Even if you have studied options in depth, there are a few important aspects to them you might not know. A few basics clarify how options work and how they are traded.
1. What if there are more buyers than sellers? A natural question, of course. Do you as a buyer have to go looking for someone to buy the other side? No, fortunately. The options market is facilitated by the Options Clearing Corporation (www.optionsclearing.com), which serves as guarantor of every options trade placed. This means they take up the role of seller to every buyer, and as buyer to every seller. This means that no matter how lopsided the market might be at any time, trading is always efficient and liquid.
2. If I buy an option, do I end up being forced to buy or sell stock? No, your maximum risk is always the amount you pay to buy the option. You’ve probably heard that buyers of futures contracts might end up with a yard covered in soy beans or pork bellies. That doesn’t really happen, but the story persists as a way of describing futures risk. With options, though, you can sell and close the position at any time before expiration. You are not obligated to buy or sell just because you buy the option.
3. If I sell an option, who has control? The matter is different if you sell an option. As seller of a call, you could have 100 shares exercised (called away) at the strike price. This is high-risk if you don’t own those shares, but very low-risk (conservative, even) if you own 100 shares for each call you sell. If you sell a put, you could be required to buy 100 shares at the fixed strike price (meaning those shares are “put” to you). Selling options is a different matter than buying, and the risks vary based on many factors: current stock positions, the money you get for selling, time until expiration, and volatility of the stock, for example.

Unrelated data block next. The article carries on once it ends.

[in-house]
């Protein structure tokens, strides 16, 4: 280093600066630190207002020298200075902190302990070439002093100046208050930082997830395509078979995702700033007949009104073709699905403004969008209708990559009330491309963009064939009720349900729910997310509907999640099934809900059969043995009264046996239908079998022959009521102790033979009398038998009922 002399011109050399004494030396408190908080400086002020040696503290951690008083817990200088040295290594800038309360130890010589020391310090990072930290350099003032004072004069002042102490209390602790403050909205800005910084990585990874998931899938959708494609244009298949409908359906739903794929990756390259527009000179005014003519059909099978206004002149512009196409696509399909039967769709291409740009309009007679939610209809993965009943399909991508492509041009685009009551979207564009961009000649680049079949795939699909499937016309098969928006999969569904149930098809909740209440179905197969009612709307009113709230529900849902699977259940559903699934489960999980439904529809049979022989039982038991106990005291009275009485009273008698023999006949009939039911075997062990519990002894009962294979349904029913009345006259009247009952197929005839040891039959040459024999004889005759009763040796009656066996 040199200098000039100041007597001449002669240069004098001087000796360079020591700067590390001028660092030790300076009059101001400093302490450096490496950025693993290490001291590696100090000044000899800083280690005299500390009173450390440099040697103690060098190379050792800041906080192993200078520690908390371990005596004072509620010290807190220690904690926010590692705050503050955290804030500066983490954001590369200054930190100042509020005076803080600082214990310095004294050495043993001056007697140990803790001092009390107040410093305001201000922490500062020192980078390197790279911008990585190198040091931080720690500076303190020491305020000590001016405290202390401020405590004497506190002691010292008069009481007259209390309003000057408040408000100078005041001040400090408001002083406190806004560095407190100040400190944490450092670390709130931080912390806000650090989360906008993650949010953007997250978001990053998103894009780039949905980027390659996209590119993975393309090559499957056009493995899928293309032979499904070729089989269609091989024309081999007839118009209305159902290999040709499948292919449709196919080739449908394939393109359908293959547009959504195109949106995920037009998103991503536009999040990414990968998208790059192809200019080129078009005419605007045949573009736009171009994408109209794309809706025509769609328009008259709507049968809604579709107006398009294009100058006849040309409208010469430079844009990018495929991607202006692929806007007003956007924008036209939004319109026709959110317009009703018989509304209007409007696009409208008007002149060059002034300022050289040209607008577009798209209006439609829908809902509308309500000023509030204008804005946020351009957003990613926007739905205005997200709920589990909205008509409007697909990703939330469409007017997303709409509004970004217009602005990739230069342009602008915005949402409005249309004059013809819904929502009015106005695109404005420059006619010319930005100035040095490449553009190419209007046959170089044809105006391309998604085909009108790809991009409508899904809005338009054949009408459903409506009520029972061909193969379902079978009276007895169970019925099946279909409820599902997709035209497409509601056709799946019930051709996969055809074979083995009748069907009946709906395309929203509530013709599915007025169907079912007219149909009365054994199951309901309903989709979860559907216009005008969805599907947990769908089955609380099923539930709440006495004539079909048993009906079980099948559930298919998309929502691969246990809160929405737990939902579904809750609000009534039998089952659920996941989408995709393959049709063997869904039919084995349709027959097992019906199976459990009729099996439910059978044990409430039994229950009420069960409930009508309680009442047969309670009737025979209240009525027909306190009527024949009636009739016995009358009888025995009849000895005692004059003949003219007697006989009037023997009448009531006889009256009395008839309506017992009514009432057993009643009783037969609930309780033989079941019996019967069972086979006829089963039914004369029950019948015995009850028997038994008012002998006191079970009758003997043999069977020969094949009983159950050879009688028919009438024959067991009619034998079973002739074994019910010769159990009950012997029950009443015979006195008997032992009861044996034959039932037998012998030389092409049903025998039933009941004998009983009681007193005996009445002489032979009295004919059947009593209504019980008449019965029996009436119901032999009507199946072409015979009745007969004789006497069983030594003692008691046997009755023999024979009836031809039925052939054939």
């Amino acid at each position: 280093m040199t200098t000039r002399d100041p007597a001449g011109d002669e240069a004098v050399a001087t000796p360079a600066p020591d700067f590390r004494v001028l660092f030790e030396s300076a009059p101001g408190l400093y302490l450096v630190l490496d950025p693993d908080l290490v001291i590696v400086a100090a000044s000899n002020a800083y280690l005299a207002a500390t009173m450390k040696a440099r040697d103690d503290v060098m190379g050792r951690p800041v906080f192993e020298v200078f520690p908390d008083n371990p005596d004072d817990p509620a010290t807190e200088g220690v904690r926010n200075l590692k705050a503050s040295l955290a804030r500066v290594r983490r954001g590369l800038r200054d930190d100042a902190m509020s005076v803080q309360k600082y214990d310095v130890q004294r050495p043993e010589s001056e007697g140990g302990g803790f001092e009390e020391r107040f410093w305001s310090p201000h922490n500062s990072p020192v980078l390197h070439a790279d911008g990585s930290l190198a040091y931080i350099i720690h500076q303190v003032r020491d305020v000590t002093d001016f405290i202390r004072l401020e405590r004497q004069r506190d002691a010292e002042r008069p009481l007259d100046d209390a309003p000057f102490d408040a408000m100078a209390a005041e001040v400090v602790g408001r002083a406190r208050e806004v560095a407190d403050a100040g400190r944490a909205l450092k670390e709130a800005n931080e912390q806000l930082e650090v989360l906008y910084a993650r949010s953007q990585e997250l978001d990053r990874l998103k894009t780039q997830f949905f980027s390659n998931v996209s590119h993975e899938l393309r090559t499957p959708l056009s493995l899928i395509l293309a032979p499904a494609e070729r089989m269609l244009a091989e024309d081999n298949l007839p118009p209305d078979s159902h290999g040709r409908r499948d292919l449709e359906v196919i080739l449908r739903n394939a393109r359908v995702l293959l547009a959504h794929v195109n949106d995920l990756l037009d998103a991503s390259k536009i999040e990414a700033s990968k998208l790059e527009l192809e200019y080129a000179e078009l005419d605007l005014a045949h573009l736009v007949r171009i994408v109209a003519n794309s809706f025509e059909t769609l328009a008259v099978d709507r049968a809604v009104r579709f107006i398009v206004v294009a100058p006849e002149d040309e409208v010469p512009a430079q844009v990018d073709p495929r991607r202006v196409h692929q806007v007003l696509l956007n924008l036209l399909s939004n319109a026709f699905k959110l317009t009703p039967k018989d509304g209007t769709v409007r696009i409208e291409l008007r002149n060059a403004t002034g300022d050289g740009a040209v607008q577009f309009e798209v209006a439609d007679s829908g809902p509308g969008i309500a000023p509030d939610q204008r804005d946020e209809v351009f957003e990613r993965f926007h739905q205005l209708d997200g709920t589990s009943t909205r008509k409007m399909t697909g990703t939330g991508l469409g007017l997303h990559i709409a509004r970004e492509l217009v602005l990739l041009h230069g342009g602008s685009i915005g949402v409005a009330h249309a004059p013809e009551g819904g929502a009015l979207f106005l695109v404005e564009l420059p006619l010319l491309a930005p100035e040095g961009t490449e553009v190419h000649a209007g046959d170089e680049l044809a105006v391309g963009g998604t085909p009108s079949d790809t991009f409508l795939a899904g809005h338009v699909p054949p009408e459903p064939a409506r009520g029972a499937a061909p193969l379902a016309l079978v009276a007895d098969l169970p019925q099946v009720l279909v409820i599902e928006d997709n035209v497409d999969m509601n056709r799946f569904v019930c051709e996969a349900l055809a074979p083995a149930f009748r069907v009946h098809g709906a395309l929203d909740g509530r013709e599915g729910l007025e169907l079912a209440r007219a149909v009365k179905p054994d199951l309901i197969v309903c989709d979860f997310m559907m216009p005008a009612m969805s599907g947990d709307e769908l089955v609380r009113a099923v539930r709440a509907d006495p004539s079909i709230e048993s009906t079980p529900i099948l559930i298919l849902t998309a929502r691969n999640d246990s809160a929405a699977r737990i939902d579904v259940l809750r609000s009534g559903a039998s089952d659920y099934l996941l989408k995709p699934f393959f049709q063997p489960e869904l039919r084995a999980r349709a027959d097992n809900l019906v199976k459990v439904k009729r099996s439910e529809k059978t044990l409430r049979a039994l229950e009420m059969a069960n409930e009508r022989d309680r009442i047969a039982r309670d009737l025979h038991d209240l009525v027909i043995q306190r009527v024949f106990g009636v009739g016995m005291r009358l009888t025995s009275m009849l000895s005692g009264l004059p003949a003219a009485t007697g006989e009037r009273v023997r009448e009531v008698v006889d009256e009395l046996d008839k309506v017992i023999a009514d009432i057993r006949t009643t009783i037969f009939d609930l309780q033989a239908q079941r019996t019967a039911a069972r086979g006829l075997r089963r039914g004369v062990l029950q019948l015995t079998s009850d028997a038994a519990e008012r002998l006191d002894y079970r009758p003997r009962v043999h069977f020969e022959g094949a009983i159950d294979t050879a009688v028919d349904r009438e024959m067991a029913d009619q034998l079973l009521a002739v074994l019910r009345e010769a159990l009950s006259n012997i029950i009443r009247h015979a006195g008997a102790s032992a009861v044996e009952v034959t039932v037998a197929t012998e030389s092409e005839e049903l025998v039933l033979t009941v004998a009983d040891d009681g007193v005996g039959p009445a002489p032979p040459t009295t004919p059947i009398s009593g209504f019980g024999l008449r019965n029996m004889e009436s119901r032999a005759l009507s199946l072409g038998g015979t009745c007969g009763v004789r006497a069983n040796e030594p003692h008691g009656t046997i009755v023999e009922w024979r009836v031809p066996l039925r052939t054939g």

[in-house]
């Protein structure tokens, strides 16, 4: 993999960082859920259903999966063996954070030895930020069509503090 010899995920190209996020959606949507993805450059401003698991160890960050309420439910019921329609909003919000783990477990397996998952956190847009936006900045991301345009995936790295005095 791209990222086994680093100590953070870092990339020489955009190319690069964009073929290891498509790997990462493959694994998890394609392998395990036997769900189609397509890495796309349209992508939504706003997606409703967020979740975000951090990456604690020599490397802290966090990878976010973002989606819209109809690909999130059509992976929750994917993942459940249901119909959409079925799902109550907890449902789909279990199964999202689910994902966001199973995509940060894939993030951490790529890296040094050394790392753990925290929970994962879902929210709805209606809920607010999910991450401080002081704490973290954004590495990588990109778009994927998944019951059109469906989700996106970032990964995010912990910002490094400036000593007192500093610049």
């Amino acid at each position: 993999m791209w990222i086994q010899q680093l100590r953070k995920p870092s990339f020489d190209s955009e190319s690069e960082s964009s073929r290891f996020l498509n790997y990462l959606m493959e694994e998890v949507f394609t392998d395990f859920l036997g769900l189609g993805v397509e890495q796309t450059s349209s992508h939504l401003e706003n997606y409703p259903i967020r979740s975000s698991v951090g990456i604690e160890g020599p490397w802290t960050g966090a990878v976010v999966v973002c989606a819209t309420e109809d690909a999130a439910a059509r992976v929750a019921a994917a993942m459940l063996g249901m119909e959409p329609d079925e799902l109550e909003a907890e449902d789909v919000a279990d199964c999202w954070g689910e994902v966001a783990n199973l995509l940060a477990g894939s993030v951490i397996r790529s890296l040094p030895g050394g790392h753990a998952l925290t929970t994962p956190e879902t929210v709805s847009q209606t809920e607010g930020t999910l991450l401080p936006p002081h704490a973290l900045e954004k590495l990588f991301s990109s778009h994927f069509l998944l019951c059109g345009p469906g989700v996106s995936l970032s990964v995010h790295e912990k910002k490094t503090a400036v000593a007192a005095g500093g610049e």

4. Are options just too risky? That’s the real bottom line, of course. But the amazing attribute of options is that they can be used for many reasons: to insure your portfolio by hedging possible losses, to create extra cash income, to speculate, or to create a contingent purchase or sale of stock. Because there are so many ways to use options, risks vary too. These are unique because the risks range from highly conservative to high-risk. It all depends on which strategies you use.
The most important thing to know is that you have to get information before putting any money into options, or any other market. Begin by defining how much risk you can afford to take, what your personal portfolio goals are, and what strategies are good matches. To find out how strategies work, paper trade before putting actual money into positions. Paper trading involves using a “virtual portfolio” to enter positions without any cash at risk, and to then see how they fare in the real world. The CBOE (www.cboe.com) offers a free and excellent virtual trading link on their website. On the home page, link to “trading tools” and then to “Virtual trade.”